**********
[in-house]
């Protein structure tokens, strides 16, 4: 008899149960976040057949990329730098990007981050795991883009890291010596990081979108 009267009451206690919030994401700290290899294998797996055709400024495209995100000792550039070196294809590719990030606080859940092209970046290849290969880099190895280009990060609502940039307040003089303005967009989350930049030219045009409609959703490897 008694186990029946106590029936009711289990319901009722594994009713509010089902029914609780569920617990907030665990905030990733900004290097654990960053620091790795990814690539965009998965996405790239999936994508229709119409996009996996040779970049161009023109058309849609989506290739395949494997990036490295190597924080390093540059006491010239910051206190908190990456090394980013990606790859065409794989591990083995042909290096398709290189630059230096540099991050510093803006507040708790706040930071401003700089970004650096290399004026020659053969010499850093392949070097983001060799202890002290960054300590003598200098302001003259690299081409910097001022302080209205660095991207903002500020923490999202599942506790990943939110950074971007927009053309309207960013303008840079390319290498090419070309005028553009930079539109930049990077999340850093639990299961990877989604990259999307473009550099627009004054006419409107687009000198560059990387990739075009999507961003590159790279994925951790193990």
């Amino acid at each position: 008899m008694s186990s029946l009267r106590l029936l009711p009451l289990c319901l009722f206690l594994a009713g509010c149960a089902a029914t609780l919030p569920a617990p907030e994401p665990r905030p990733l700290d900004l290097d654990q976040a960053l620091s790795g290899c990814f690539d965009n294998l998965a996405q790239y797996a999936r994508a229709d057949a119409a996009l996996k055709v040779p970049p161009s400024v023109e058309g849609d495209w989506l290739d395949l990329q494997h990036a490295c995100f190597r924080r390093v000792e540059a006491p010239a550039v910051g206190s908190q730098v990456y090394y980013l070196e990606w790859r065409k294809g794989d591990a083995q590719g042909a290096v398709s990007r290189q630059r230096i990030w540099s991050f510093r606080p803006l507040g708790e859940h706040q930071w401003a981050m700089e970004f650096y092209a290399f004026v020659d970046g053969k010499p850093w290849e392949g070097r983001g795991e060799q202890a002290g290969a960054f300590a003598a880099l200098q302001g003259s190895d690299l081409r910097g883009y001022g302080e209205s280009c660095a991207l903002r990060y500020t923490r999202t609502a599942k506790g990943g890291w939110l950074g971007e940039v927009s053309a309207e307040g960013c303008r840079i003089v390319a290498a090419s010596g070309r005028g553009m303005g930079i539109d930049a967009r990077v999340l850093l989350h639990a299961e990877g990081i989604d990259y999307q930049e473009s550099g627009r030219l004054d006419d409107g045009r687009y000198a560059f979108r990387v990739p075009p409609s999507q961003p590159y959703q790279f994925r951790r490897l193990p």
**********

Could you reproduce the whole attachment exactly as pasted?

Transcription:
[in-house]
């Protein structure tokens, strides 16, 4: 008899149960976040057949990329730098990007981050795991883009890291010596990081979108 009267009451206690919030994401700290290899294998797996055709400024495209995100000792550039070196294809590719990030606080859940092209970046290849290969880099190895280009990060609502940039307040003089303005967009989350930049030219045009409609959703490897 008694186990029946106590029936009711289990319901009722594994009713509010089902029914609780569920617990907030665990905030990733900004290097654990960053620091790795990814690539965009998965996405790239999936994508229709119409996009996996040779970049161009023109058309849609989506290739395949494997990036490295190597924080390093540059006491010239910051206190908190990456090394980013990606790859065409794989591990083995042909290096398709290189630059230096540099991050510093803006507040708790706040930071401003700089970004650096290399004026020659053969010499850093392949070097983001060799202890002290960054300590003598200098302001003259690299081409910097001022302080209205660095991207903002500020923490999202599942506790990943939110950074971007927009053309309207960013303008840079390319290498090419070309005028553009930079539109930049990077999340850093639990299961990877989604990259999307473009550099627009004054006419409107687009000198560059990387990739075009999507961003590159790279994925951790193990």
């Amino acid at each position: 008899m008694s186990s029946l009267r106590l029936l009711p009451l289990c319901l009722f206690l594994a009713g509010c149960a089902a029914t609780l919030p569920a617990p907030e994401p665990r905030p990733l700290d900004l290097d654990q976040a960053l620091s790795g290899c990814f690539d965009n294998l998965a996405q790239y797996a999936r994508a229709d057949a119409a996009l996996k055709v040779p970049p161009s400024v023109e058309g849609d495209w989506l290739d395949l990329q494997h990036a490295c995100f190597r924080r390093v000792e540059a006491p010239a550039v910051g206190s908190q730098v990456y090394y980013l070196e990606w790859r065409k294809g794989d591990a083995q590719g042909a290096v398709s990007r290189q630059r230096i990030w540099s991050f510093r606080p803006l507040g708790e859940h706040q930071w401003a981050m700089e970004f650096y092209a290399f004026v020659d970046g053969k010499p850093w290849e392949g070097r983001g795991e060799q202890a002290g290969a960054f300590a003598a880099l200098q302001g003259s190895d690299l081409r910097g883009y001022g302080e209205s280009c660095a991207l903002r990060y500020t923490r999202t609502a599942k506790g990943g890291w939110l950074g971007e940039v927009s053309a309207e307040g960013c303008r840079i003089v390319a290498a090419s010596g070309r005028g553009m303005g930079i539109d930049a967009r990077v999340l850093l989350h639990a299961e990877g990081i989604d990259y999307q930049e473009s550099g627009r030219l004054d006419d409107g045009r687009y000198a560059f979108r990387v990739p075009p409609s999507q961003p590159y959703q790279f994925r951790r490897l193990p």